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  • Woman's Chris
  • In the first section of the National Woman's Christian Temperance Union Convention this morning, Mrs. B.G. Peters read her report as Superintendent of the department for work among the lumbermen. (nytimes.com)
  • Janet Perkins, president of the Portland, Maine, chapter of the Woman's Christian Temperance Union, said the group is not keen on the law that went into effect Friday, legalizing marijuana for recreational use. (dailyherald.com)
  • PORTLAND, Maine -- The mansion that serves as Maine headquarters of the Woman's Christian Temperance Union lay largely fallow until recently, with drug needles, liquor bottles and pornographic magazines littering the grounds. (dailyherald.com)
  • In Portland, members of the Woman's Christian Temperance Union, weary of alcohol's harmful effects on families, harassed saloon operators by showing up with Bibles and singing hymns. (dailyherald.com)
  • The most important temperance society for women was the Woman's Christian Temperance Union , an American group whose Canadian counterpart was founded in 1874 by Letitia Youmans of Picton , Ontario, as one of the few organizations through which women could play a political role. (thecanadianencyclopedia.com)
  • alcohol
  • In general, however, the temperance impulse in the modern world has been successful, whether its progress is measured by average levels of consumption or by preferences for less intoxicating forms of alcohol. (encyclopedia.com)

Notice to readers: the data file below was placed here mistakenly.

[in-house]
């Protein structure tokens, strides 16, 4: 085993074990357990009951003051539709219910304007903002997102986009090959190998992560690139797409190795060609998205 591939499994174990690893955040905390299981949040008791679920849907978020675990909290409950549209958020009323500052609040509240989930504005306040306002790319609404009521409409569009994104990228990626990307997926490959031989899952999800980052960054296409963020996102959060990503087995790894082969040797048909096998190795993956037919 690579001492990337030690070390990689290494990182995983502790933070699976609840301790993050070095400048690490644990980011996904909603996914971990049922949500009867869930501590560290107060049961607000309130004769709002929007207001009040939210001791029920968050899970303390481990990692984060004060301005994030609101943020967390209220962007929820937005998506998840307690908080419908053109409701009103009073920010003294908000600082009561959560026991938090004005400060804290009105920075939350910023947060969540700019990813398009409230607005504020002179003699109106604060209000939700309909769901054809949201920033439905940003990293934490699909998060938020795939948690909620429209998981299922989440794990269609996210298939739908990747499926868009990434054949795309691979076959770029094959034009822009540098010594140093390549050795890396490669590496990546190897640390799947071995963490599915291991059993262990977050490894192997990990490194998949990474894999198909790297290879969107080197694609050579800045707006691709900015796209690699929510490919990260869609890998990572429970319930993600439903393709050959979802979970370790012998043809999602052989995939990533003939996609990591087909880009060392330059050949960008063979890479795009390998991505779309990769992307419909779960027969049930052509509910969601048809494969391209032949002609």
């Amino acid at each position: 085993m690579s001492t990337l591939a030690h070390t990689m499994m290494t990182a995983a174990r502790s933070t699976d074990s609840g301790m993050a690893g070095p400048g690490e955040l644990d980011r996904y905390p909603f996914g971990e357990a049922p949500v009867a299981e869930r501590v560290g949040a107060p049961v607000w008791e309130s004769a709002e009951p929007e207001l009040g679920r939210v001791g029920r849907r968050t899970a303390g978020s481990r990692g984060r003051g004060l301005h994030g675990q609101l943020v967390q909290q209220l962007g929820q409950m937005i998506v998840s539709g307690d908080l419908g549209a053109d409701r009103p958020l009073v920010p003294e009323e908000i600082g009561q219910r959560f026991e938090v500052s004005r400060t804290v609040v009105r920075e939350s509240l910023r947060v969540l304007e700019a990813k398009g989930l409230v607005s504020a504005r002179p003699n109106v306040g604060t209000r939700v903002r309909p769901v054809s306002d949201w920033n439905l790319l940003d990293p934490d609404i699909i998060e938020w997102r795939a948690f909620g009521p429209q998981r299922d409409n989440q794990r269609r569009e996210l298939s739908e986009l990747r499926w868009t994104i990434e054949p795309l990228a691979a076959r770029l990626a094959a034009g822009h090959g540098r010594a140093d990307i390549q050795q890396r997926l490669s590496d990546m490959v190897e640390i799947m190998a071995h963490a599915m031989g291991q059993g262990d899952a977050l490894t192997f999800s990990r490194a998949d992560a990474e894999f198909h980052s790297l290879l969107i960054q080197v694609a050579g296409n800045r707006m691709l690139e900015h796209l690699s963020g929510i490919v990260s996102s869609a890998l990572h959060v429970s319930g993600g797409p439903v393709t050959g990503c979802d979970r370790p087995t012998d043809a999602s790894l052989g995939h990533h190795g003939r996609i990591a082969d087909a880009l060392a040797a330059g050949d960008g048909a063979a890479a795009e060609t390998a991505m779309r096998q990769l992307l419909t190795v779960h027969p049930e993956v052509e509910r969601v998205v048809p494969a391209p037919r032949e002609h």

• In such cases, the hypocrisy of colonial authorities in preaching temperance while allowing, or even fostering, alcohol consumption has given a weapon to those seeking to overthrow or reject their dominion. (encyclopedia.com)
  • Faced with the refusal of the Parliament of the time to give the right to vote to working people, the temperance chartists saw the campaign against alcohol as a way of proving to the elites that working-class people were responsible enough to be granted the vote. (wikipedia.org)
  • movements
  • But militant workers' movements, such as the English Chartists, the Knights of Labor in the United States and Canada , Austrian Socialists, and Spanish anarchists, have realized the value of temperance in mobilizing sober opposition to capital or to capitalist governments. (encyclopedia.com)
  • groups
  • The American Temperance Society was formed in 1826, within 12 years claiming more than 8,000 local groups and over 1,250,000 members. (wikipedia.org)
  • They portrayed non-prohibitionists as evil people who did not deserve many rights, and they tried to remove "Saloon domination" in matters of legislation (Document G). Along with the arguments prohibitionists used, it is also interesting to note why certain groups distinguished themselves as the driving forces towards temperance. (studyworld.com)
  • makes
  • Featuring friendly customer service and marvelous cuisine, the Temperance House makes it easy for guests to enjoy an exceptional dining experience without leaving the hotel. (opentable.com)
  • group
  • Temperance has been a subtler instrument in inter-group struggles when classes or professions have deployed it as a means of self-definition or as a vehicle for claims of expertise. (encyclopedia.com)